More MS news articles for Nov 2001

Rolling on through Sea-Tac security: Wheelchair, early arrival help expedite check

Travel : Sunday, November 04, 2001
By Steve Johnston
Special to The Seattle Times

Even in the best of times, I like to be at the airport at least an hour before my flight. So on a recent trip, given increased security and stories of hours waiting in lines, I wanted to get to the airport a couple of hours early.

My three sons and I were going to Las Vegas to celebrate one son's 21st birthday. The flight from Seattle-Tacoma International Airport was scheduled to leave at 2:15 p.m. I figured we should be at the airport before noon just in case something unexpected happened like one of the security people didn't like my looks, or someone did something stupid.

I'm a worrywart when it comes to travel; my philosophy is be early and don't rush. If you have an hour to kill after checking in, read a book. Added to this worrywart side of my personality is the fact that I have multiple sclerosis and have to use a wheelchair.

I don't mean I use a wheelchair to get from Point A to Point B and then walk onto the airplane. I use a wheelchair to get everywhere. No chair, no travel.

So I imagined a Sea-Tac security guard running the metal detector over me and bells going off like a three-alarm fire. The next thing I'd know, I would be in a back room, stripped naked and having every nook and cranny examined for contraband.

But here is what happened.

We got to the airport two hours early as planned. My wife dropped us off at the upper level, we got our baggage unloaded and went inside to get in line.

Although we had purchased our tickets weeks before, had them in hand and had only carry-on luggage, we still had to check in at the counter. But that process went surprisingly fast, despite the long line behind the ropes. We showed photo identification and were on our way.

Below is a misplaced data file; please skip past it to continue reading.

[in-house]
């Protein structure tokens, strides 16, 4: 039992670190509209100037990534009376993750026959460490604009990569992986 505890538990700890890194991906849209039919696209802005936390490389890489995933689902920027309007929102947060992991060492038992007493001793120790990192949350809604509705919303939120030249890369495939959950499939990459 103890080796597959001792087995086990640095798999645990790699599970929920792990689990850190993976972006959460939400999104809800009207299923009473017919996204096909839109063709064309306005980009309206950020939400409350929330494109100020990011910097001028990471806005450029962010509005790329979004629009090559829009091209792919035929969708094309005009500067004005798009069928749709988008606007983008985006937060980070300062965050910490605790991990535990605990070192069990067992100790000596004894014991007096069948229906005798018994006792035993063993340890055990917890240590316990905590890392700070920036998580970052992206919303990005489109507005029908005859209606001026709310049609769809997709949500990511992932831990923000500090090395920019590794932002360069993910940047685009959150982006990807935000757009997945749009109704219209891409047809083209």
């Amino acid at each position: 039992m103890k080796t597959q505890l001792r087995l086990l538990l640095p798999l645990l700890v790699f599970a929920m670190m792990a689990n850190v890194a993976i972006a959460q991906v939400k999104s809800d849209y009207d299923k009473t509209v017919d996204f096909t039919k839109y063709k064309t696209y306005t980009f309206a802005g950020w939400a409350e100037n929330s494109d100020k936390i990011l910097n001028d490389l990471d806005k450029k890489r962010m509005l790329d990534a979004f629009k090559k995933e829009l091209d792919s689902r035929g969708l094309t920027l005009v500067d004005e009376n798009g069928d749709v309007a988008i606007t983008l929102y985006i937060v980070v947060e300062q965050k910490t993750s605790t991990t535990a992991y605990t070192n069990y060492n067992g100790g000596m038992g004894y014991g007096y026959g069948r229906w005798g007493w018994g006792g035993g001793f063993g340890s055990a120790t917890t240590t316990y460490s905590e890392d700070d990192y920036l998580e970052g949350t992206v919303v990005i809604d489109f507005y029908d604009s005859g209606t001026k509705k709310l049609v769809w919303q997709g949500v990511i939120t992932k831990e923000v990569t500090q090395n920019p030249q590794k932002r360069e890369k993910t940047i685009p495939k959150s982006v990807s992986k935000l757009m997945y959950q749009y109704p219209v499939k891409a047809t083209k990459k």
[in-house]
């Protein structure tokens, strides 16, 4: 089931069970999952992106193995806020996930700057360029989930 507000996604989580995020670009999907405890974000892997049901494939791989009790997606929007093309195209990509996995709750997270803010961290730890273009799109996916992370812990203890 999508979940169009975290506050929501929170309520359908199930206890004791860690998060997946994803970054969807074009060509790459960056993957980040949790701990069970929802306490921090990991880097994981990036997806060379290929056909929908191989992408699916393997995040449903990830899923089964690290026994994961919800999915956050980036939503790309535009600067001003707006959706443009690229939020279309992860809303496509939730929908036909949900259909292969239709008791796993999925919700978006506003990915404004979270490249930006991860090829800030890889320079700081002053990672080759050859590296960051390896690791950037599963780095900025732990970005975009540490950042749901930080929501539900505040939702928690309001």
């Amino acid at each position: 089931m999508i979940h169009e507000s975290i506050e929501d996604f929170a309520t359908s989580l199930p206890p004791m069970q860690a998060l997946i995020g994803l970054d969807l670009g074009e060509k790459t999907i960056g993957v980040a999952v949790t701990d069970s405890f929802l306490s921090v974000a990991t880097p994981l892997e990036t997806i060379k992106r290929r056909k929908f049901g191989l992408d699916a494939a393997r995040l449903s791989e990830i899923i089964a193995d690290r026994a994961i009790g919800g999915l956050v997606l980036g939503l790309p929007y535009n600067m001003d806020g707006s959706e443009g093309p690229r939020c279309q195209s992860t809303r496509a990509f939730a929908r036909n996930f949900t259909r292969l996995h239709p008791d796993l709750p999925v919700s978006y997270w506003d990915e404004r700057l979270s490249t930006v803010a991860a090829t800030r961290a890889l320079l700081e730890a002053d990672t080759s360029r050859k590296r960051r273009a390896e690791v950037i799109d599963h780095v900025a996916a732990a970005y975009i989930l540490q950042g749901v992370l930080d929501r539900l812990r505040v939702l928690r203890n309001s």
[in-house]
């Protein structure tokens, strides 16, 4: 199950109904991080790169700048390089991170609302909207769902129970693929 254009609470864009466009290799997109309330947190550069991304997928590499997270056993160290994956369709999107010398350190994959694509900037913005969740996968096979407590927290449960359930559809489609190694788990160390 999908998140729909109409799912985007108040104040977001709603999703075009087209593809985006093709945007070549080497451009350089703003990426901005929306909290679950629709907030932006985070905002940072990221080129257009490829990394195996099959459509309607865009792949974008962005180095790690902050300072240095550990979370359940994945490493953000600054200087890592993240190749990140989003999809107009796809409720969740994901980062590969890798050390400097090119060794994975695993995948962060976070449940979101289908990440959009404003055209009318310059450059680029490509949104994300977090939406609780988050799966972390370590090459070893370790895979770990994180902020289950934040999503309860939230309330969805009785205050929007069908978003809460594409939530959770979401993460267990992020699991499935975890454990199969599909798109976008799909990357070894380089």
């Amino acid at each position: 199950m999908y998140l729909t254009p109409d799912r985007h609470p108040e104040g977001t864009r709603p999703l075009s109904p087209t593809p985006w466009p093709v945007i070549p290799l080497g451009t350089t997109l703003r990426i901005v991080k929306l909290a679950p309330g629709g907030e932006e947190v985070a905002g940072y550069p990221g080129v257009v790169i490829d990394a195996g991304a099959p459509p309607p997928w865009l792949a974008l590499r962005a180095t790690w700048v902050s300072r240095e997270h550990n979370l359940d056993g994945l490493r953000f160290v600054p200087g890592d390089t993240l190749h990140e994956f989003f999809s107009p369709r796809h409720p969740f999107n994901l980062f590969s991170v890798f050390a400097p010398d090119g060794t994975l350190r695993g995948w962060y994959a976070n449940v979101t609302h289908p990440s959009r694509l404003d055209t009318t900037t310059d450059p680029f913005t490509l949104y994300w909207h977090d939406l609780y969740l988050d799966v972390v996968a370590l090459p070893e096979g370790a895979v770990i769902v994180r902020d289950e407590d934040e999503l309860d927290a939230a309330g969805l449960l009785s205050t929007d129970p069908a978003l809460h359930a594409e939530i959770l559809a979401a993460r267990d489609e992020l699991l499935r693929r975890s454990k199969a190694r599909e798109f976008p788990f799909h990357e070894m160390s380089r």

Here comes the part of the trip that I was most worried about. A few hundred feet from the ticket counter was a line of people waiting to go through security. It looked more like a line for Mariner playoff tickets. It was long and wrapped around several rope barriers.

At first we were going to join the unhappy-looking people at the end of the line, but one of my sons said we should check to see if there was a shorter line, so I was wheeled to another entrance.

Then something happened that makes using a wheelchair almost worth it.

One of the security people came out from behind the detectors and told me to wheel up to the front of the line. "How about the rest of us?" I asked, pointing at my sons. He said they could come, too.

The security guy took me to one side and ran a metal detector over me. He asked if I could stand, and I said not without help, so he had me lean forward and ran the detector down my back. Then he checked the two small packs of personal items strapped to the wheelchair.

That was it. No strip searches. No long delays. Nothing humiliating.

I can't say that everyone showing up in a wheelchair will get the same treatment. It's possible a security officer won't like the way you look wheelchair and all and will pull you out of line. But I found people more than willing to make my journey through the airport as quick and painless as possible.

Tips for disabled travelers

Steve Johnston is a retired Seattle Times reporter. He writes about disabilities for King County and can be reached at

Copyright © 2001 The Seattle Times Company